Cybercrime in the Jewelry Industry: Forewarned is Forearmed

Opinion piece
27/11/2015 16:37

Rami Baron, president of the Diamond Dealers Club of Australia and CEO of jewelry insurer Q Report, warns about the proliferation of cybercrime in the jewelry industry. "There isn’t anyone I know who hasn’t had some sort of cyber fraud inflicted on them, or at least knows someone close to them who hasn’t suffered a loss," he writes. "The diamond and jewelry industry is easy pickings", adding that, "We all recently saw the GIA get hacked. Is your security better than theirs? Maybe… maybe not." Baron writes that as nearly all businesses now have an online presence - websites, databases and client lists - they are all automatically exposed. "Every internet entry point to our business is like a door, no matter how big a lock you put on it, it’s as vulnerable as our safes; someone can get through it if they want to. The problem with the web is that the majority of us have so little knowledge", and consequently underestimate the threat.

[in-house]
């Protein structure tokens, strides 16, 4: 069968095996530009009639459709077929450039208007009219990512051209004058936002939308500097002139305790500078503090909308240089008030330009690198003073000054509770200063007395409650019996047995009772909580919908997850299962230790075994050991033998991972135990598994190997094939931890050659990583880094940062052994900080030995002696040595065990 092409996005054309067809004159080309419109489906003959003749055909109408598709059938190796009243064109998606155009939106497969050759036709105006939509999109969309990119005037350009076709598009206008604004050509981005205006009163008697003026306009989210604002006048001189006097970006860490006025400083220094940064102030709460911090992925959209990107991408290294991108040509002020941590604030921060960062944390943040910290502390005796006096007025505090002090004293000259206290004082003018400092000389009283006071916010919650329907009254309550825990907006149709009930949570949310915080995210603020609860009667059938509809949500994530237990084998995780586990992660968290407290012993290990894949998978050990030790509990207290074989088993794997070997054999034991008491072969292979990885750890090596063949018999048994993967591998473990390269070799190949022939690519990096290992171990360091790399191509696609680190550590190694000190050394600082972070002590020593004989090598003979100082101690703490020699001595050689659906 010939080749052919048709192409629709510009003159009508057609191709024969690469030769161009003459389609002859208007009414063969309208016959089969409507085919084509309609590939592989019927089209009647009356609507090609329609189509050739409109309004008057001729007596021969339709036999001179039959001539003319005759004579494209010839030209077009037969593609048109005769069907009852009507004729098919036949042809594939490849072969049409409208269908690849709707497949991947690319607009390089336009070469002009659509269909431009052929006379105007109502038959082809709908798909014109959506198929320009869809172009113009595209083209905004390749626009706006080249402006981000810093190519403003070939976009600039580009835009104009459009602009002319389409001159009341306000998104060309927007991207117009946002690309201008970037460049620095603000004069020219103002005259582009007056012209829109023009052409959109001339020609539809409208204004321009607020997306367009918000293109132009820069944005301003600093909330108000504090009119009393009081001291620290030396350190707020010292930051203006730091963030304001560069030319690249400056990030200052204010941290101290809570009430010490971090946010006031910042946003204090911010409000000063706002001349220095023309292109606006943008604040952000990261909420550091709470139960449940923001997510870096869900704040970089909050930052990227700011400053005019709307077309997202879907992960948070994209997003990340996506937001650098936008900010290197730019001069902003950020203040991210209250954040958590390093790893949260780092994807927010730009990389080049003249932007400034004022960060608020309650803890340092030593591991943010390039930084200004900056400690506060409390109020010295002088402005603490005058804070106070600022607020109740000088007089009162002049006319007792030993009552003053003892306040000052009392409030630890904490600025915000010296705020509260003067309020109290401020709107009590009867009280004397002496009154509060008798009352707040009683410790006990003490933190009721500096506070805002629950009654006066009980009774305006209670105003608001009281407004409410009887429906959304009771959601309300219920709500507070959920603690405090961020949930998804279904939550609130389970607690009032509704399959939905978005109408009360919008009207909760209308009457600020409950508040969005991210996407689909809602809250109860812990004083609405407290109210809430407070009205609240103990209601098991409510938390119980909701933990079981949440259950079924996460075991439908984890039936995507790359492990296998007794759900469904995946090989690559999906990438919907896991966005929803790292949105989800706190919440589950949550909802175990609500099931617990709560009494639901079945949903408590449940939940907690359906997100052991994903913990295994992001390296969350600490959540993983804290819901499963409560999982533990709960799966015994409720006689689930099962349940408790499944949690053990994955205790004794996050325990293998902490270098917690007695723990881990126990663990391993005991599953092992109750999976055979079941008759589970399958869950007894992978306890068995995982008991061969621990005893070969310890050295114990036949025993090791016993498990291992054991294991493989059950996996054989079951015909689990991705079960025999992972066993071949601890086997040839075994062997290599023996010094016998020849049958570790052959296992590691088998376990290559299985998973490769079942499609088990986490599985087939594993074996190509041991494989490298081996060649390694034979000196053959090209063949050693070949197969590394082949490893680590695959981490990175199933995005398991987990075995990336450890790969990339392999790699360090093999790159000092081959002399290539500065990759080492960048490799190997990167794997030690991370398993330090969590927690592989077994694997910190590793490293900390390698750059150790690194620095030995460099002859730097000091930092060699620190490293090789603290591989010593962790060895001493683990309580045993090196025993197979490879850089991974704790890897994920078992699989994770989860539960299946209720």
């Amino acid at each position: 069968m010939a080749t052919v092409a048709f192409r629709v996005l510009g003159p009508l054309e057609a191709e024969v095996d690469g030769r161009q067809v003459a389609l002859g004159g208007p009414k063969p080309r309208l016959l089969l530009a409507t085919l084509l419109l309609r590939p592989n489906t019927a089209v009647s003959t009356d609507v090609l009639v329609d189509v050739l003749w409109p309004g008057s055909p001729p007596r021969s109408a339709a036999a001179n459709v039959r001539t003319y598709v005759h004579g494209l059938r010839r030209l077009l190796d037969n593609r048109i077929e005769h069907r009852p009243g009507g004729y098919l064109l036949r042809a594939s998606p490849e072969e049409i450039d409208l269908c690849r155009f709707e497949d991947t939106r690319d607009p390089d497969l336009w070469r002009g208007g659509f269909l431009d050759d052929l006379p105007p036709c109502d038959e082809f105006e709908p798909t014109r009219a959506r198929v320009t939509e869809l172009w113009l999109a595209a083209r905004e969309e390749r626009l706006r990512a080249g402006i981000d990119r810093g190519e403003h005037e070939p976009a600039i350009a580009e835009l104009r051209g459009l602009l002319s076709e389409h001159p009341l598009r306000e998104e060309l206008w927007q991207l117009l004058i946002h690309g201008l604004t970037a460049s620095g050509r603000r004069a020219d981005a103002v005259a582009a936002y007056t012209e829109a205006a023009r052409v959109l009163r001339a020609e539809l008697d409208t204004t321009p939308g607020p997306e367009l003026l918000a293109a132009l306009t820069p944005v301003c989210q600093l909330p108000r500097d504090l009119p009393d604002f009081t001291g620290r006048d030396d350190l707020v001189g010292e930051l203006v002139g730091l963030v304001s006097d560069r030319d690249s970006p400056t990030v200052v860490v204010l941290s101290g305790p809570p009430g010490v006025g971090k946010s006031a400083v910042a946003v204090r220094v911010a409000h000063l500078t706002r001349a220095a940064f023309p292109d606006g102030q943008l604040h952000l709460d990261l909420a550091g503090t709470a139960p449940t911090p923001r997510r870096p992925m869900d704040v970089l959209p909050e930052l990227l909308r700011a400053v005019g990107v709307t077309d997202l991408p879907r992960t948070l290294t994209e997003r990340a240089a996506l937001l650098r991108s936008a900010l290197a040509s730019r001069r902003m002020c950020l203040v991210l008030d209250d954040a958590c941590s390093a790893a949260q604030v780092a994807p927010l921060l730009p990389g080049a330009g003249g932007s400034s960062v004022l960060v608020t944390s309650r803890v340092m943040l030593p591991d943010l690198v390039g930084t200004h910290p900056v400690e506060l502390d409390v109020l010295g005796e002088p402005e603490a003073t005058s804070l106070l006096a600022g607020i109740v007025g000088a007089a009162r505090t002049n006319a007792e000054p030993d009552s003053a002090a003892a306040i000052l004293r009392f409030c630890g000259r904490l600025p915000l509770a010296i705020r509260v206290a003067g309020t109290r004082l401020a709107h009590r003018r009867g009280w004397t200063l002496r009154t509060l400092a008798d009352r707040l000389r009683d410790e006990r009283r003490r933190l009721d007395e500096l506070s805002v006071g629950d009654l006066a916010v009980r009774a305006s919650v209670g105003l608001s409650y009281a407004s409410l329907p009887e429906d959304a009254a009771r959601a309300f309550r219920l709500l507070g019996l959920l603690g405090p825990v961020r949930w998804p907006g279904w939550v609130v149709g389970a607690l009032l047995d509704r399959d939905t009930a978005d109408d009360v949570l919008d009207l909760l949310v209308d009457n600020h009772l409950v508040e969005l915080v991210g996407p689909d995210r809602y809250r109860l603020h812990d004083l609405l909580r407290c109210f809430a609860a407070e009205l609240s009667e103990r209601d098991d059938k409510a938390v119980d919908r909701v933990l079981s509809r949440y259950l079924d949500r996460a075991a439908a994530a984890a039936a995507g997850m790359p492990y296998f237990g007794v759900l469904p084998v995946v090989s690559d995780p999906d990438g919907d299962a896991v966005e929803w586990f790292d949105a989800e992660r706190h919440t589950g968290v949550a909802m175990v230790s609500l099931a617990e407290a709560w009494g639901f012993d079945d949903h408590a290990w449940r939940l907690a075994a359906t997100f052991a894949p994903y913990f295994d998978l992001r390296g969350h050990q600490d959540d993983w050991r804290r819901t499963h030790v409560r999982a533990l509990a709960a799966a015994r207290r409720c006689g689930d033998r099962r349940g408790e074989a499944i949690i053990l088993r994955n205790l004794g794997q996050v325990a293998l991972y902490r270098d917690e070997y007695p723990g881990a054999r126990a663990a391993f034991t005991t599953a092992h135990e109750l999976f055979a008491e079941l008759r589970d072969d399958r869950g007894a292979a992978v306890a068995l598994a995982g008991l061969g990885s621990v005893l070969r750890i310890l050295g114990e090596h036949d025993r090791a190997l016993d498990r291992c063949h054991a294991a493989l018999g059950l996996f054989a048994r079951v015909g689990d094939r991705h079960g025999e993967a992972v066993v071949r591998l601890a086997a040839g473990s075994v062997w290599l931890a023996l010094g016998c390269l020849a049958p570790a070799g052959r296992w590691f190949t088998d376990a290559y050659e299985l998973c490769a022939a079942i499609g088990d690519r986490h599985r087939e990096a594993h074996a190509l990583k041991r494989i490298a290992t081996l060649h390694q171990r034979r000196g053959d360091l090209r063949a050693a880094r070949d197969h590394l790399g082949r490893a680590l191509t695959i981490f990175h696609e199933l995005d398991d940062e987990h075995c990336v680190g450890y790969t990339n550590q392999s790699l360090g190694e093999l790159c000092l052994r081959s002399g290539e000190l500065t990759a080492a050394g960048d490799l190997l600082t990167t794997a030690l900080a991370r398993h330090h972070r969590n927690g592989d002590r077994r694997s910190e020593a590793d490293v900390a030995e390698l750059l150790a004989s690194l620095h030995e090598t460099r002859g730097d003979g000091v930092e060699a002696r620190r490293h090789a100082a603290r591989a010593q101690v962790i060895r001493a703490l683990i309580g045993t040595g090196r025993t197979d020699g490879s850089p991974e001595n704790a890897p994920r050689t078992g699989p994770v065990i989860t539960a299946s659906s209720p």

Baron cites several prominent cases, such as Sony being hacked and their customer's details stolen, and warns that it could happen to you: "A good hacker could get in and out, you wouldn’t even know it, and they’d sell this information to your competition." He admits to scaremongering, but says it is critical that people wake up and take security measures. "I was in Antwerp recently and attended a lecture about cybercrime and a specialised cyber insurance policy being offered by Driesassur Insurance brokers. It made me realise how exposed we all are." We reached out to CyberContract to get a sense of the scope of the problem. Koen Druyts told us, "If cybercrime was a country, the G7 would again be the G8. It is responsible for more illicit money than all the drug trafficking in the world combined." He also detailed how a seemingly minor data leak can lead to reputational damage, loss of income and ultimately resignations from the board of directors. "Traditional diamond heists might grab the headlines, but that is nothing when compared to online fraud."